Focus on student learning and transform schools

When Eric Sheninger was a principal at New Milford High School in Bergen, N.J., he said, he spent a lot of time taking away students’ devices at school. “Our excuse was that it had no benefit to learning,” he said. “What we don’t know, we fear, and we make excuses.”

His “ah ha” moment came when he took the device of one student, who told him their school was like a jail. “He was right,” he said.

Sheninger spoke at the Technology Leadership Network’s luncheon on Sunday at NSBA’s annual conference in Nashville. Now senior fellow at the International Center for Leadership in Education, Sheninger realized that technology could be used to engage students, if done right. He transformed New Milford, despite the several challenges that the school faced. “We had no money, a diverse population, and aging infrastructure,” he said.

He cautioned not to use challenges as a way to justify keeping the status quo. “Education is good for making excuses, and challenges morph to roadblocks. If something is important to you, you’ll find a way. If not, you’ll find an excuse.”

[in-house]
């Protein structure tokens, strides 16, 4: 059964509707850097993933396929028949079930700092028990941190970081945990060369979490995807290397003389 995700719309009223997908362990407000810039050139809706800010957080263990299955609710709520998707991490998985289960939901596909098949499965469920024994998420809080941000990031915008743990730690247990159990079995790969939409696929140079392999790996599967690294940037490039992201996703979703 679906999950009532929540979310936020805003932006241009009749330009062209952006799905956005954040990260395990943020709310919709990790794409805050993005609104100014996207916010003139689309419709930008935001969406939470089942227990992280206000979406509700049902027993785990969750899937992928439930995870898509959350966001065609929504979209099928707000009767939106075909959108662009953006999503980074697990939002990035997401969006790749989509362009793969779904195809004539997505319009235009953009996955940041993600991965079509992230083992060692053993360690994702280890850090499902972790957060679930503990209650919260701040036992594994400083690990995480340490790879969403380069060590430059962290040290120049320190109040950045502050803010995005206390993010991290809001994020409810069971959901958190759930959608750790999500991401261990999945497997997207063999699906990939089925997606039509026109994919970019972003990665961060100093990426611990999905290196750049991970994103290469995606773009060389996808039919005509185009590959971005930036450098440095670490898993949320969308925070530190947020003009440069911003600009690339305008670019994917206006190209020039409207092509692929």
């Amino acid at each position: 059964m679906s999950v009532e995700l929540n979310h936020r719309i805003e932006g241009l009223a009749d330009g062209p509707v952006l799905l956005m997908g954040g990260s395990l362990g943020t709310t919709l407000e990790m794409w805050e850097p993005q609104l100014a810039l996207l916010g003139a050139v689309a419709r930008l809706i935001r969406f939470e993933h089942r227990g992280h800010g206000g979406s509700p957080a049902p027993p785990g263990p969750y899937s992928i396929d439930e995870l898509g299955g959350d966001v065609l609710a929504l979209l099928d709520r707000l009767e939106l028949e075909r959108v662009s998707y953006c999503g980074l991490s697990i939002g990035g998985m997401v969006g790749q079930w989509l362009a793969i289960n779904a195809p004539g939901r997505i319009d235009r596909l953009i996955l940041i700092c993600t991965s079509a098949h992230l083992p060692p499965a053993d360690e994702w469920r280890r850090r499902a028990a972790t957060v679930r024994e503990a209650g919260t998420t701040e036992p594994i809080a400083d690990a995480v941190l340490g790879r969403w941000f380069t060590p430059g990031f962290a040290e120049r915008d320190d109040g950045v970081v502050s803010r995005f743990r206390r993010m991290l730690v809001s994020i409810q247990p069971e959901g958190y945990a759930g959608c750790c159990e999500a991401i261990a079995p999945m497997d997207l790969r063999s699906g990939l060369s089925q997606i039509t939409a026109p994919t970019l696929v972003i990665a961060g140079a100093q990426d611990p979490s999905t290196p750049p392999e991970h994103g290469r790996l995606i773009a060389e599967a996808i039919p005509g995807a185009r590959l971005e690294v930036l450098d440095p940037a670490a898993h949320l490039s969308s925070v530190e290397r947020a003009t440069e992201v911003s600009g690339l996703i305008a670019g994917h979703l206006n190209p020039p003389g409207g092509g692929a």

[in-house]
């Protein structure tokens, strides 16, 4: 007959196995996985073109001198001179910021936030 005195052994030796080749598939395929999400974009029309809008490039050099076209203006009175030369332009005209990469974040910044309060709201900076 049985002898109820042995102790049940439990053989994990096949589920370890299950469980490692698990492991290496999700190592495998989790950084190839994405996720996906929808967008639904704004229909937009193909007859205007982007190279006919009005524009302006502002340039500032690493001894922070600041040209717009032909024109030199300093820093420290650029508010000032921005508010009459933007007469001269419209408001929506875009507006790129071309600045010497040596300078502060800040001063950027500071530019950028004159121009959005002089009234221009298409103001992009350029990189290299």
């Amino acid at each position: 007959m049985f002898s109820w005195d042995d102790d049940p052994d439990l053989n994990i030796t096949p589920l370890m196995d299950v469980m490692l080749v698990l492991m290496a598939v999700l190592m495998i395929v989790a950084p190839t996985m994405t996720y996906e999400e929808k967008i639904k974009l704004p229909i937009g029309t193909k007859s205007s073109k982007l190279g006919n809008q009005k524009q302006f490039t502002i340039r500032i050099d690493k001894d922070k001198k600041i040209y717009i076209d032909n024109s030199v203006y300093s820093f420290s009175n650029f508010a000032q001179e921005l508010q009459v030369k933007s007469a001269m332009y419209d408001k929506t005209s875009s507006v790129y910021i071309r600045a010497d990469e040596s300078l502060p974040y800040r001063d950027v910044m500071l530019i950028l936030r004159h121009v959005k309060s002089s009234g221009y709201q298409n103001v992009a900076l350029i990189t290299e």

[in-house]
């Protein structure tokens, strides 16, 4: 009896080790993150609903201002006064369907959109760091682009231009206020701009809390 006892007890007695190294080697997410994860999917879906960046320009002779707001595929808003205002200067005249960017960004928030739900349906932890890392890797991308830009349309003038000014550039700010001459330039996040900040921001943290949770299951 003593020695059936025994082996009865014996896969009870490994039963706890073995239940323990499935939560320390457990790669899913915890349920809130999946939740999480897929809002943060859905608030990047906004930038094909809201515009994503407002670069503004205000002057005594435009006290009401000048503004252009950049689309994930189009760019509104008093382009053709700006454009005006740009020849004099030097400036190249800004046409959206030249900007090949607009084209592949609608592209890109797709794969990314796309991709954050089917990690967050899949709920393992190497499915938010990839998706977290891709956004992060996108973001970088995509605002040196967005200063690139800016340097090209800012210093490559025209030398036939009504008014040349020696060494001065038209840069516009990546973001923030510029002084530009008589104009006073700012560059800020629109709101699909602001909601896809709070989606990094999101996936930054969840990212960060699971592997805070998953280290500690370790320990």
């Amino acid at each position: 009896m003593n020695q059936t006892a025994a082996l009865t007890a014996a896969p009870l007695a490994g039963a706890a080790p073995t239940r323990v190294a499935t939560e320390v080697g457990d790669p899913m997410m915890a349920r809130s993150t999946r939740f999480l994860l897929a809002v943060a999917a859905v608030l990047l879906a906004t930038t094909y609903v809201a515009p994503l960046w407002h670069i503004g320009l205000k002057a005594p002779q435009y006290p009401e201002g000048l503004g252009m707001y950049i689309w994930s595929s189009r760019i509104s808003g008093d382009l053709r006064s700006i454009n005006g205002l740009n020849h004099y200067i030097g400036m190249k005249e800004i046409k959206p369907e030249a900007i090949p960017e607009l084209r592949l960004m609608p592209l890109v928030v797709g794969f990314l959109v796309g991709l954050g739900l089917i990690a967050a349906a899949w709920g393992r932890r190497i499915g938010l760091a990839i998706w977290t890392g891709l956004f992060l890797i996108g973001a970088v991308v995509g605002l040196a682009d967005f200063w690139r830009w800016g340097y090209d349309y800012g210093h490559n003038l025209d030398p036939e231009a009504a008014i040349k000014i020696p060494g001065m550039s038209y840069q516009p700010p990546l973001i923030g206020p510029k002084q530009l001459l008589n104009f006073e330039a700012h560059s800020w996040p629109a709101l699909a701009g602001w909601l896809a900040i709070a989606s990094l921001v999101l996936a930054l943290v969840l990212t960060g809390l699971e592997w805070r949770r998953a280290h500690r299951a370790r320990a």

Change needs to happen because the world is changing, he said. The learner has changed.

He pointed to his own children as examples of this change. His son loves Minecraft, the runaway game hit among tweens and teens. On a typical Saturday morning, he said he hears five different voices, but only one child, playing Minecraft with children in three different states. “I watch what they are doing: communicating, collaborating, and creating a product that has value. They are not doing it for a grade; they are doing it because it’s relevant, meaningful, and fun.”

But Sheninger’s son and daughter hate school, he said. “Schools and many educators are not changing.”

Change and transformation is less about technology use and more about focus on student learning, he said. “To move school forward, we must get uncomfortable. We must start by giving up control. And we must start trusting our kids to use technology in appropriate ways. It’s not about adult learning. It’s about our kids and how we empower them to take control of their learning.”

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